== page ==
States and territories of Australia
A State, Territory or outdoor area is a member state of the nation- state organized Commonwealth of Australia.
In addition to the six states ( five continental and Tasmania ) and the three continental territories, of which the youngest ( Jervis Bay Territory ) has until 1989 formed by the cleavage from the Capital Territory, there are seven field areas ( six islands / island groups and part of Antarctica ). While the states have considerable autonomy, the territories have a far lower degree of independence or are directly subordinate to the federal government.
Properties of states and territories
The states originated from independent British colonies that existed in 1901 before the independence of Australia. Their rights are protected by the Australian Constitution, they each have their own constitution and its own parliament with extensive rights. Adopted by the federal laws apply in the states only in the areas where allowed by the Federal Constitution expressly.
The territories under the Constitution, however, are in principle directly to the Australian Parliament, which has full legislative power there. The outdoor areas are also directly managed by the federal government, while the present on the Australian continent Territories Northern Territory, Australian Capital Territory (ACT ) and the Norfolk Island have their own administration. The Jervis Bay Territory is a special case as the only territory on the Australian continent that does not have self-government; it is in part by the federal government, partly administered by ACT. The federal government has the right to overrule adopted in the self-governing territories of the local administration laws, what he has done in a few rare cases (eg when Terminally Ill Act of the Rights of the Northern Territory ).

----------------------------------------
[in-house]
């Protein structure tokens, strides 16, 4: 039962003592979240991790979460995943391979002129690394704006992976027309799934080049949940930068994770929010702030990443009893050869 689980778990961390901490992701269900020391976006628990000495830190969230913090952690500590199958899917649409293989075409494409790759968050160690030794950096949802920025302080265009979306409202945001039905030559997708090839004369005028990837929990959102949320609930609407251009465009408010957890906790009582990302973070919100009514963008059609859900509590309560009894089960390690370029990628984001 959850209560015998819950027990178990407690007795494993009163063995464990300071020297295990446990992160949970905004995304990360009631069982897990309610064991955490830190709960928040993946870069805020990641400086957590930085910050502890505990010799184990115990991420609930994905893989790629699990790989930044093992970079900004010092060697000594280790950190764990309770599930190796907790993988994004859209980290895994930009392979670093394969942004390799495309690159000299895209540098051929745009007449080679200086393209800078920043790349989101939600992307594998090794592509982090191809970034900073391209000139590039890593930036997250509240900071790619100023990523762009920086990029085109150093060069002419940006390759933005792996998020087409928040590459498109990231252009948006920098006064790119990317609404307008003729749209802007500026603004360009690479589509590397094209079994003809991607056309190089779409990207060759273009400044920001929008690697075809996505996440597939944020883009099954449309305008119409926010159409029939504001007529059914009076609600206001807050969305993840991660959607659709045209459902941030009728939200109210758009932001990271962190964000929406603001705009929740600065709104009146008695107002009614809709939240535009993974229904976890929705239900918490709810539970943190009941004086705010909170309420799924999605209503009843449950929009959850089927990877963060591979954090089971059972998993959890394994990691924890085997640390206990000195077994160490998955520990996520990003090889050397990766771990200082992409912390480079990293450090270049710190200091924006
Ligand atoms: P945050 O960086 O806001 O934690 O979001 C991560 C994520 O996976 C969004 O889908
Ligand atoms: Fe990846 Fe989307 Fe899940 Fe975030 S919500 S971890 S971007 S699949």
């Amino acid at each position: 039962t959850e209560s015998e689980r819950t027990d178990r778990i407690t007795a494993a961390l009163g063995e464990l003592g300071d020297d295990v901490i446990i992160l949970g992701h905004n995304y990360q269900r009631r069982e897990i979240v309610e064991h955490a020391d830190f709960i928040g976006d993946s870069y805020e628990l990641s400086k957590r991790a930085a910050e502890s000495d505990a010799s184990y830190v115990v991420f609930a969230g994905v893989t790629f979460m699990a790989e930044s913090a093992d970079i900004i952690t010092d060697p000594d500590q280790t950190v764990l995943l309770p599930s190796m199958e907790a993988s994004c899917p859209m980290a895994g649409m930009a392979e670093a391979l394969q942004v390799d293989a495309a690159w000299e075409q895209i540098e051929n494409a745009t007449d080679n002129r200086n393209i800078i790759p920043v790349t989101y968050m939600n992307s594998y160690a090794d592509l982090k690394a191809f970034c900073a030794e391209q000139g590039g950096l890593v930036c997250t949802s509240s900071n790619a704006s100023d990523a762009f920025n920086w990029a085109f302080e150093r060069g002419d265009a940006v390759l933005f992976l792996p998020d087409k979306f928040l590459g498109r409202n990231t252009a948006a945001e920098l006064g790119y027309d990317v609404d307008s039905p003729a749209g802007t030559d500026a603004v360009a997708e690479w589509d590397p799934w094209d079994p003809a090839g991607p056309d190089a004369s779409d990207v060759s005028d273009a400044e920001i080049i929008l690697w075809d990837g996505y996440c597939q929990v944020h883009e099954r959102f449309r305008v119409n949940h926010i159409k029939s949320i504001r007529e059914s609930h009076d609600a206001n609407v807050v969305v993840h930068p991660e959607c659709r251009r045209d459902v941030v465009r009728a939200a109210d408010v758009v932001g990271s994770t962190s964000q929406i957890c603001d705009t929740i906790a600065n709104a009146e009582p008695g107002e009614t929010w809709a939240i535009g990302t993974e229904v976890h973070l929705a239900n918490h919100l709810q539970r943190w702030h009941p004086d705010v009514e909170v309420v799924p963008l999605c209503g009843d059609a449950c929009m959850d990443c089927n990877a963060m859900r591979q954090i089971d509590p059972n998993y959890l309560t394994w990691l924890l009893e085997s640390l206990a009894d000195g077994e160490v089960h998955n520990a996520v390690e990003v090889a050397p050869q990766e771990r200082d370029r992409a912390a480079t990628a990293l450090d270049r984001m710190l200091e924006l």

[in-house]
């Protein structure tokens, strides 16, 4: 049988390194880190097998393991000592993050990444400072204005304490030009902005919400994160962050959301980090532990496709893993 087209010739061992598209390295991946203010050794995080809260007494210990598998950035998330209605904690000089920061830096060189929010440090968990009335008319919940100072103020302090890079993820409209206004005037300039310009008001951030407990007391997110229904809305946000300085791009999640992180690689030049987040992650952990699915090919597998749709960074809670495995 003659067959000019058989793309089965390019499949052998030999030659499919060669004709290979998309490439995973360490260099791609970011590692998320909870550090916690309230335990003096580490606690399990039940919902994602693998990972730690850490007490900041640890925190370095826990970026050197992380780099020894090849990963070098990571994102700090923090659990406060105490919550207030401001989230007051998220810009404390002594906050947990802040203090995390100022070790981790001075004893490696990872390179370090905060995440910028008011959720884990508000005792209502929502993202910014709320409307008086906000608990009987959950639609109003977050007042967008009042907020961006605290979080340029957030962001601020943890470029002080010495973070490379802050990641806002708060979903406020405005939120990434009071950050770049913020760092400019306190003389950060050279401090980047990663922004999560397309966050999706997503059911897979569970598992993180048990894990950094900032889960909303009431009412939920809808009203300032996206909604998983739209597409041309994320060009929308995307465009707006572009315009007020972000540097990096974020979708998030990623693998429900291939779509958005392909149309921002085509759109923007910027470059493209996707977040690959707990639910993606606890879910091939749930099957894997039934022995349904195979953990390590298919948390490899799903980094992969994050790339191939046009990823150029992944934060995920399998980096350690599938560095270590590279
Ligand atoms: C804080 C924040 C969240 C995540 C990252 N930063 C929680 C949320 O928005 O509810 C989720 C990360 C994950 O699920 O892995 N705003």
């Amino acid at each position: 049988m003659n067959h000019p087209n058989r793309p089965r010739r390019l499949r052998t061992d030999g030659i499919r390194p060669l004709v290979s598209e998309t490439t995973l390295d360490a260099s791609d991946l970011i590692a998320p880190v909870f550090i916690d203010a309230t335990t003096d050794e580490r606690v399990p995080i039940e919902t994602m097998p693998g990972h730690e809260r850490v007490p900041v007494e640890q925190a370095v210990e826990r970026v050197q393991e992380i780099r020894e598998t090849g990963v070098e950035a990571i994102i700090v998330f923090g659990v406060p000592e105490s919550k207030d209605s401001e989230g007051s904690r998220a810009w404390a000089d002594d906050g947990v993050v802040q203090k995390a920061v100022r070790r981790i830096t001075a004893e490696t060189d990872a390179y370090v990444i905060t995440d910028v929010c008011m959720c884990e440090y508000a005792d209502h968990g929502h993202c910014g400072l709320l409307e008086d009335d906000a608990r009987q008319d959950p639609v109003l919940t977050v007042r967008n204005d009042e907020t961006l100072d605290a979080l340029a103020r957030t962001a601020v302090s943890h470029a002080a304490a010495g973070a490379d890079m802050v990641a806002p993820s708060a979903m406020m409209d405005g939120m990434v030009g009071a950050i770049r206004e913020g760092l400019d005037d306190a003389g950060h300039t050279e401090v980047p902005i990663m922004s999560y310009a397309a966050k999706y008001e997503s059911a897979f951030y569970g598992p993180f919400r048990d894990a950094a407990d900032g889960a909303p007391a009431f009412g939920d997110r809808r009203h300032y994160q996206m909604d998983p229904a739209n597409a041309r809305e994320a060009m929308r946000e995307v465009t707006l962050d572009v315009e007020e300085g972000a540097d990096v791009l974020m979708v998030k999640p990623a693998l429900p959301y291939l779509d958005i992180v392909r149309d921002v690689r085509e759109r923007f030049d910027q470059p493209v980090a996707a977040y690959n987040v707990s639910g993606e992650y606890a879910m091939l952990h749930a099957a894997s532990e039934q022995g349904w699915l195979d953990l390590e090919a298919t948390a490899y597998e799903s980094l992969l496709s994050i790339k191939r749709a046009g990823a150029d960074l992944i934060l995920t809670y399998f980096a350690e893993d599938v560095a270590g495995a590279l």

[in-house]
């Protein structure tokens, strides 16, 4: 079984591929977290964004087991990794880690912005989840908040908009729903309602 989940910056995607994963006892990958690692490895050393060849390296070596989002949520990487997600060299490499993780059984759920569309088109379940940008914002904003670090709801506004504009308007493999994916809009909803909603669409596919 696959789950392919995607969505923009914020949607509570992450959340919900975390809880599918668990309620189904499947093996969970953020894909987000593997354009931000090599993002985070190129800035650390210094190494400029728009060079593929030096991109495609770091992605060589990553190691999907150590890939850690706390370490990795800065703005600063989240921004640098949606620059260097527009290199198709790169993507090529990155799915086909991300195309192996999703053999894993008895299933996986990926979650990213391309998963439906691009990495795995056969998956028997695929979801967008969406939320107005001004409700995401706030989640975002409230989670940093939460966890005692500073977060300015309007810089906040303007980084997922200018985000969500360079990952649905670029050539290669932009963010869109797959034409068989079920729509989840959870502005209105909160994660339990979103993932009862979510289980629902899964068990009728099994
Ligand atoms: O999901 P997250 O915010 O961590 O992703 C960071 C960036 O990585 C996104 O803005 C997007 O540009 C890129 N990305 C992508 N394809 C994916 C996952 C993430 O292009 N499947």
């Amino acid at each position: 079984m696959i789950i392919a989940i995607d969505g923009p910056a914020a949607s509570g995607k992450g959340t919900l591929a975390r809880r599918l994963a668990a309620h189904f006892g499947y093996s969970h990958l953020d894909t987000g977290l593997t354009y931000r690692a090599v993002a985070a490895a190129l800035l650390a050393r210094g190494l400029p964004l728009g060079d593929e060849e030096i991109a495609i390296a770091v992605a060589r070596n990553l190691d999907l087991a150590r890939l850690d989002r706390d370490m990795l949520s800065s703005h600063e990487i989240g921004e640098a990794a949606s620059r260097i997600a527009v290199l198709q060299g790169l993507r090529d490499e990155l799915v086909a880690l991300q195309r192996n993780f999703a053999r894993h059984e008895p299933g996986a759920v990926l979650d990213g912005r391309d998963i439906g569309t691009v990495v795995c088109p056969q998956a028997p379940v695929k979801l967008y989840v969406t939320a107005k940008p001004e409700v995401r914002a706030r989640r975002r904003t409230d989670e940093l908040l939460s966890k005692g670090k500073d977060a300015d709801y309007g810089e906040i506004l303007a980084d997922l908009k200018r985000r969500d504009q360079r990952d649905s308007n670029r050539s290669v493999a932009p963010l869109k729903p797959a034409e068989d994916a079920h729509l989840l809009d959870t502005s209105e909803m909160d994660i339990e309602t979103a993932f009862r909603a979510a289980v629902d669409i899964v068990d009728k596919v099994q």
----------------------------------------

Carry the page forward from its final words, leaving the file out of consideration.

Each state has a governor (currently Queen Elizabeth II ), while head of state of Australia, is appointed by the British monarch. The Northern Territory and Norfolk Island are, however, each represented by a Director appointed by the Governor General of Australia representative. The ACT has no such representatives still a governor, but there is the Governor-General some rights that would otherwise fall to a governor, such as the dissolution of Parliament.
Queensland abolished its upper house in 1922, the remaining states have a bicameral legislature. The elections for the lower house, the Legislative Assembly or House of Assembly is called, will be held according to the majority vote, only in Tasmania proportional rule is applied. The upper house, called the Legislative Council, is also elected by proportional representation. The three self-governing territories have a unicameral parliament.
The Government of the Federal States is facing a Prime Minister who is appointed by the local governor. The head of the government of the self-governing territories is called Chief Minister.
- Australian State or Federal Territory